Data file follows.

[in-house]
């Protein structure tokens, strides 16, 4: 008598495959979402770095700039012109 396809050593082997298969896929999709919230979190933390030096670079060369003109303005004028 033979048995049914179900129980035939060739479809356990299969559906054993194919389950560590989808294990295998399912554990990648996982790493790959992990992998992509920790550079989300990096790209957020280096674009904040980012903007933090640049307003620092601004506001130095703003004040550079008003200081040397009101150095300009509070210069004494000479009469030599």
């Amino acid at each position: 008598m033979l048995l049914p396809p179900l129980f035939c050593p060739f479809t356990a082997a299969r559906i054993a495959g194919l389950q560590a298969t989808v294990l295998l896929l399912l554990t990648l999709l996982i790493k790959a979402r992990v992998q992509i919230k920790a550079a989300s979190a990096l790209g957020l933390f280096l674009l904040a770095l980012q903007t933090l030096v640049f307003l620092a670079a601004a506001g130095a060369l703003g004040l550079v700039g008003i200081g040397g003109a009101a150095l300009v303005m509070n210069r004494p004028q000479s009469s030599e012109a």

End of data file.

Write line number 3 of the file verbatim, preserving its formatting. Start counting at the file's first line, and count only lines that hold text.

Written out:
């Amino acid at each position: 008598m033979l048995l049914p396809p179900l129980f035939c050593p060739f479809t356990a082997a299969r559906i054993a495959g194919l389950q560590a298969t989808v294990l295998l896929l399912l554990t990648l999709l996982i790493k790959a979402r992990v992998q992509i919230k920790a550079a989300s979190a990096l790209g957020l933390f280096l674009l904040a770095l980012q903007t933090l030096v640049f307003l620092a670079a601004a506001g130095a060369l703003g004040l550079v700039g008003i200081g040397g003109a009101a150095l300009v303005m509070n210069r004494p004028q000479s009469s030599e012109a």